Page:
Since 1982 I've written a newsletter, Running Commentary. A new issue appears here each week, and material is archived.
Thu, 19 Jun 2003 08:44:52 -0400
Old Way of WalkingRUNNING COMMENTARY 471
(Rerun from June 1999 RC)
A woman and a man, running in tandem, happened to fall into the same pace and routine as mine at the Las Vegas Marathon. As we all stopped at an early mile marker, I said to them, "Looks like we have the same idea."
The woman of the couple said, "We must have read the same book."
My reply was, "I wrote the book." They laughed, thinking this was a joke and not knowing the walking advice had appeared in my writings since the 1970s. It occupies whole chapters of several books.
I first took my lead from German coach Ernst van Aaken, and later from ultrarunner Tom Osler, and am now simply a promoter of these breaks and a user of them.
I can laugh off suggestions that I'm less than a real runner for taking walk breaks. But humor wanes when attacks on people I know and respect grow personal.
Jeff Galloway is the best-known proponent of mixing walking with running. This allows him to draw much of the praise when walks work, but also requires him to field much of the criticism from non-believers.
A would-be Olympic Trials qualifier grumbled in the Runner's World Daily about "Gallowalkers" cluttering up the course. I'm mystified as to how the people who take twice as long as he does to finish could get in this runner's way. But mostly I'm upset that he uses Jeff's name in a negative label.
Disagree with Galloway if you wish. But don't question his wisdom, commitment and talent. He's smart, strong and skilled enough to have made an Olympic team, to have run more than 100 marathons, and to have gently guided thousands of runners into doing more than they might have dreamed.
While you're at it, don't either credit or blame Jeff Galloway for walk breaks. He carries on a proud tradition, long popular in the ultras. You can hardly call these people softies or quitters.
Jeff Hagen, a dentist by profession, won five ultras last year at age 50. He backed up his deeds with words in a recent article for Marathon & Beyond magazine, which told of his way of walking in races.
His subject was 24-hour races, where he walks for longer periods than the minute-at-a-time that Jeff Galloway and others generally recommend. Hagen's strategy arose from tips he once picked up in a mountaineering class.
"One of these principles held that taking frequent rest breaks of three to five minutes each was more efficient and effective than taking shorter or longer breaks," he wrote in M&B. "I was taught that less than three minutes did not provide adequate rest, while more than five minutes resulted in little additional benefit and wasted valuable time.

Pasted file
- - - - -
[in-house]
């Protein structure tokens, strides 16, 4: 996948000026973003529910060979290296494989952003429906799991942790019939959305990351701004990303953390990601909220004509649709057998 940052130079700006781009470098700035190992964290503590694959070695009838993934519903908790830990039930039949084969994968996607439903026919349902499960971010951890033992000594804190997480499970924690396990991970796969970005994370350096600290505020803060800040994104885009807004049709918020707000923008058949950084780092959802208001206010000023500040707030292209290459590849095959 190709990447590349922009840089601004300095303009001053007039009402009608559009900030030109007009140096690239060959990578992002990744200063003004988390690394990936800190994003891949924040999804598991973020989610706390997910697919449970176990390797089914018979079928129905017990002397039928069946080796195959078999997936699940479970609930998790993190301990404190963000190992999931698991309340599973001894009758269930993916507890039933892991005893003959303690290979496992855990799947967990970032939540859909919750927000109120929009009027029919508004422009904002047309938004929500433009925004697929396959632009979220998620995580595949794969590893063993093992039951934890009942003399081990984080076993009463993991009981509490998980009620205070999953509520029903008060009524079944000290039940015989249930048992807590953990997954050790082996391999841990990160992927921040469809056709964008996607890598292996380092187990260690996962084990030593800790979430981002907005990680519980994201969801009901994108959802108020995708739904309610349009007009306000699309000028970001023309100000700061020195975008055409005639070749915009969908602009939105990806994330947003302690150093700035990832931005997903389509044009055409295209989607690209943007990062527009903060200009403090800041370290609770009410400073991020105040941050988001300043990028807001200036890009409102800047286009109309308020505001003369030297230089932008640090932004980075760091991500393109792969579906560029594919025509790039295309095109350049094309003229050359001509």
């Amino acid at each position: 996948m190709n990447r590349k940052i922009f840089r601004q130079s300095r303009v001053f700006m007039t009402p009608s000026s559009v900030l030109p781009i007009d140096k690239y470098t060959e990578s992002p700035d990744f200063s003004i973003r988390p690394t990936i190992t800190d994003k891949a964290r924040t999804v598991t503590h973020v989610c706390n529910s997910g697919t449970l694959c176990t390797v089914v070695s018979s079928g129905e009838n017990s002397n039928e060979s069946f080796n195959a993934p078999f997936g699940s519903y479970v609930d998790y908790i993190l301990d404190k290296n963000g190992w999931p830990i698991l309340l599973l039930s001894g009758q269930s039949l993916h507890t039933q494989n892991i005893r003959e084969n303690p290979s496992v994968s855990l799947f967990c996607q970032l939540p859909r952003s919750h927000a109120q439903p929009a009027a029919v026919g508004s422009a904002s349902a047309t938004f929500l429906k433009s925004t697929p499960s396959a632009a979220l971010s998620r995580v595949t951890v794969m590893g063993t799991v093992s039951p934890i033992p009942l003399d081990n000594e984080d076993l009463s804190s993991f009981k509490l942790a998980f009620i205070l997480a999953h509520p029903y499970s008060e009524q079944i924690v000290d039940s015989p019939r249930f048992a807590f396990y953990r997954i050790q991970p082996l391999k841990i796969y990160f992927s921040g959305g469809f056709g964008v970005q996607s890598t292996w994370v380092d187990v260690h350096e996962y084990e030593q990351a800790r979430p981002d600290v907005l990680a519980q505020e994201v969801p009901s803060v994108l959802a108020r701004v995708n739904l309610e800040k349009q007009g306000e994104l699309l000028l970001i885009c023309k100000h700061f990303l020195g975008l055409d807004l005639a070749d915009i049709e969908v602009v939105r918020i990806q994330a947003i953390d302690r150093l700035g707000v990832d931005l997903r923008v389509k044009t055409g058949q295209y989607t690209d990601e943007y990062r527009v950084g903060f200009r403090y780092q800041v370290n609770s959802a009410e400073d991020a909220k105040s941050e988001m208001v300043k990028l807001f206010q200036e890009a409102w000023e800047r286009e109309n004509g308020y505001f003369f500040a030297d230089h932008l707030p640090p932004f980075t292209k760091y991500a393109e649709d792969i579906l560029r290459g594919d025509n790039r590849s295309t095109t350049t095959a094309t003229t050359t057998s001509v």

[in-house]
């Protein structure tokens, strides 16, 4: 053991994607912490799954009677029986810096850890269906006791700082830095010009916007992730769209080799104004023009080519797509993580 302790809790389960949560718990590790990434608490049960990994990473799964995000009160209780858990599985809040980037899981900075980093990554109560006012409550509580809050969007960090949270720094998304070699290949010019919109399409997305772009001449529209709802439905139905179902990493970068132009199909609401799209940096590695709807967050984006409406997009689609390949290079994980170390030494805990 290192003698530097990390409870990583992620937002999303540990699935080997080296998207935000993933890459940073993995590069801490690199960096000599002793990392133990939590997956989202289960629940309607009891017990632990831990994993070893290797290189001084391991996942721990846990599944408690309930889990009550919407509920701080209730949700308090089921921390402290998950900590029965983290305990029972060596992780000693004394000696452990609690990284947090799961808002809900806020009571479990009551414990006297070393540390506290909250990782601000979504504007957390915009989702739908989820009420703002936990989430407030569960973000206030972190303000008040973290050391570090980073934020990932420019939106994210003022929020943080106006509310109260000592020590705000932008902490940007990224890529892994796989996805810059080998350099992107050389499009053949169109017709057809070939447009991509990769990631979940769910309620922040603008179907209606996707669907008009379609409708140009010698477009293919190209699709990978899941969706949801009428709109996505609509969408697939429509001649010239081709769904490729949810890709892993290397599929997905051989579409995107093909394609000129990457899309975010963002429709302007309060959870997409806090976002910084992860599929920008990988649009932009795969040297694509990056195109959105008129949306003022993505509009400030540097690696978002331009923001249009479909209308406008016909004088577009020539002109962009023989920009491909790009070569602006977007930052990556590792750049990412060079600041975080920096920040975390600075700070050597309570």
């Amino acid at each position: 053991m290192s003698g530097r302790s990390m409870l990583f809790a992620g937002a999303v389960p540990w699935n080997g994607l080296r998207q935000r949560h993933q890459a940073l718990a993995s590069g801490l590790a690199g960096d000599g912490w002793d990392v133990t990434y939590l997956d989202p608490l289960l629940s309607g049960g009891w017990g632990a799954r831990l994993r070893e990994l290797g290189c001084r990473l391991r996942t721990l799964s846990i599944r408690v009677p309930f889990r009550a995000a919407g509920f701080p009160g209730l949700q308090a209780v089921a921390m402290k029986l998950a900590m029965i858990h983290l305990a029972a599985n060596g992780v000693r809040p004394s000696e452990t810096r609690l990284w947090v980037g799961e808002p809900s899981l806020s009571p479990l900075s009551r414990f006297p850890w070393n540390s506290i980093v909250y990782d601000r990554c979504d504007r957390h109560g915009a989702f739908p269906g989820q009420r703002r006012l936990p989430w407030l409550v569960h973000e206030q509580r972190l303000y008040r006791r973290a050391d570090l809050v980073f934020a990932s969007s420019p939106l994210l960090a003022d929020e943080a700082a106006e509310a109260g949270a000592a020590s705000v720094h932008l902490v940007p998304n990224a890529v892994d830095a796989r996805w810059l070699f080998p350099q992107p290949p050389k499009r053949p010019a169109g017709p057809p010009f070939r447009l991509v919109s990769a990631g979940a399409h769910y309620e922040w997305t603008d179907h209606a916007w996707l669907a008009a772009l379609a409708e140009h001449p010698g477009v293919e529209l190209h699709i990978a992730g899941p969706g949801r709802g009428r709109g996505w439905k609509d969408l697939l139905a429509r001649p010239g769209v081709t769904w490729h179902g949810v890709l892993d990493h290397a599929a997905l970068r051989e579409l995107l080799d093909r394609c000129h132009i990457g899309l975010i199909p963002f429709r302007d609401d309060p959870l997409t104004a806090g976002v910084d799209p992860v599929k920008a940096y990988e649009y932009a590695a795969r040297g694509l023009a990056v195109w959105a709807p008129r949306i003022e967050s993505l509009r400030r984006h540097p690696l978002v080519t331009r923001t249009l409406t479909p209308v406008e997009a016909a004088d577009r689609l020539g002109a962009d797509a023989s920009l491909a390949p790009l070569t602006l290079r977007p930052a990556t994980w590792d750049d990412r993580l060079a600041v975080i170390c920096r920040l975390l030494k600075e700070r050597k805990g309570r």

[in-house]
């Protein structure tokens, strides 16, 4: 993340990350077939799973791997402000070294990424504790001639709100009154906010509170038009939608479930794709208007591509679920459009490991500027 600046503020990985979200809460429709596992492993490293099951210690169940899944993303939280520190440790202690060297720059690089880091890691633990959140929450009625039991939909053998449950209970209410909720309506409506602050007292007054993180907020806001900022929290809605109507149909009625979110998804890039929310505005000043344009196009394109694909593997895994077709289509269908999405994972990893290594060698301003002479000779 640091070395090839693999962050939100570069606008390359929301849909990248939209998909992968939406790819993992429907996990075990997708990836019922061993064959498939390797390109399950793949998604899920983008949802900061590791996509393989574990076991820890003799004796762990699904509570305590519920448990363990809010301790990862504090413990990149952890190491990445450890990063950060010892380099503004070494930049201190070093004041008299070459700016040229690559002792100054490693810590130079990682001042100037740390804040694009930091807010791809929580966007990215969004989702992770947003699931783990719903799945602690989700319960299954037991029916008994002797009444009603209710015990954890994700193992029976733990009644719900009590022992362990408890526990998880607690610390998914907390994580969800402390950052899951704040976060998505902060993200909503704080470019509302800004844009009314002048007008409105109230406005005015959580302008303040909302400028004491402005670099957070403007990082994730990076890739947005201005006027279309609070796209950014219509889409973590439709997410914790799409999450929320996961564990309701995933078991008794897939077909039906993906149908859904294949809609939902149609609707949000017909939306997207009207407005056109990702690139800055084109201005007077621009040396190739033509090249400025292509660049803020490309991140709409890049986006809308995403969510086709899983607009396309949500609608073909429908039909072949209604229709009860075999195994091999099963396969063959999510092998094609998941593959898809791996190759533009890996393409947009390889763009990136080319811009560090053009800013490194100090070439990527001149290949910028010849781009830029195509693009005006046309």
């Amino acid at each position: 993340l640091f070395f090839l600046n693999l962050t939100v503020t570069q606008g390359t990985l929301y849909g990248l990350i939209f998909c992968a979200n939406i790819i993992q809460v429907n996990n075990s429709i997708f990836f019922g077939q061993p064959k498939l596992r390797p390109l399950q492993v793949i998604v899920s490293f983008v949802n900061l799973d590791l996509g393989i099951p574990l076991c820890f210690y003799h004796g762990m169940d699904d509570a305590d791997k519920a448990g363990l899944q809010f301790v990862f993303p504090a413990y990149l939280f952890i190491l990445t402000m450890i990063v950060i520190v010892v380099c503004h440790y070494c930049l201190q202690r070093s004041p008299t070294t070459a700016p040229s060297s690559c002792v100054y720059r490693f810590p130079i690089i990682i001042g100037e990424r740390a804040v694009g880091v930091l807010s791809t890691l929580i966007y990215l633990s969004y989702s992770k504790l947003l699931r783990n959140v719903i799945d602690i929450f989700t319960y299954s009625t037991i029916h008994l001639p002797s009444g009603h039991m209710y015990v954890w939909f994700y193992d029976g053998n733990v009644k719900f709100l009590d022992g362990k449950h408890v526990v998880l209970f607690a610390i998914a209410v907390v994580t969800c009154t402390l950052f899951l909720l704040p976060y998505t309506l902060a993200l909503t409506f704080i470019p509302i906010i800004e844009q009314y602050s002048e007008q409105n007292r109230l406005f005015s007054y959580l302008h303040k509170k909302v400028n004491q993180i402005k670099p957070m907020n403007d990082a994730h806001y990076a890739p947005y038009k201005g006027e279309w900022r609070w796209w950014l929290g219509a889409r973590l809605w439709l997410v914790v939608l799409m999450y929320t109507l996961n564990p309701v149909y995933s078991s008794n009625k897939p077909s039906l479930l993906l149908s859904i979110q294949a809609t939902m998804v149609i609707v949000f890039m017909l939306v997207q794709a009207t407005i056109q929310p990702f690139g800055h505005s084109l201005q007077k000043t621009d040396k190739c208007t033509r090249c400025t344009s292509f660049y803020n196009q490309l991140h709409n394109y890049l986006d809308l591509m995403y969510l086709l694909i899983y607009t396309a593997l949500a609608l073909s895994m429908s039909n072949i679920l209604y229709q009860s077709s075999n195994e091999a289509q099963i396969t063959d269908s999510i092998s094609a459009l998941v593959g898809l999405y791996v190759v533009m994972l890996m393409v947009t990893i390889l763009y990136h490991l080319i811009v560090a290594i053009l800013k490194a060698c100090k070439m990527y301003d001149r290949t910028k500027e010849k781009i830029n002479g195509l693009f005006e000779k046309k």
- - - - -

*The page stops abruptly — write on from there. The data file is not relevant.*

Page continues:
"Applying this to walking breaks [during a long run] suggests that breaks of less than a minute may not be as effective as those in the three- to five-minute range. This concept has been reported in research found in the running literature."
I don't know if this qualifies as research, but I looked back at the writings of a godfather of walk breaks. Tom Osler, a mathematics professor, was a top ultrarunner a generation ago. His Serious Runner's Handbook, published in 1978, underlined his own five-minute recommendation.
Osler promised readers they could double the length of their longest non-stop run, without working twice as hard, by breaking for walks early and often. Tom typically ran 25 minutes and walked five in his medium-length ultras, which meant calling timeout at about 5K intervals. In his really long races the length of his running intervals would drop, but the walking time stayed constant at five minutes.
Osler's old way of walking rates another look from runners like me whose marathons are our "ultras."
UPDATE. Since June 1999 Jeff Galloway's name has grown ever larger in marathon training. Early this year Tom Osler suffered a stroke but has recovered. Jeff Hagen, now 55, continues to run/walk -- and sometimes win -- day-long races.
The year this piece appeared, I ran two marathons. In winter and again that fall I trained for and finished the modern way, with frequent one-minute walk breaks.
Since then I've stopped walking. Walks of whatever length and frequency are great ways to go longer more comfortably (and maybe with less training). I'd take them again if another marathon came around, but none has since early 2000.
Walking can be risky during injury spells. It can work too well (as anti-inflammatory drugs sometimes do) by masking pain and letting you push too far, thereby slowing recovery.
Recently I tried to extend runs with walks when a foot was hurting. The problem lingered... until I made the FIRST walk break the only one of the day.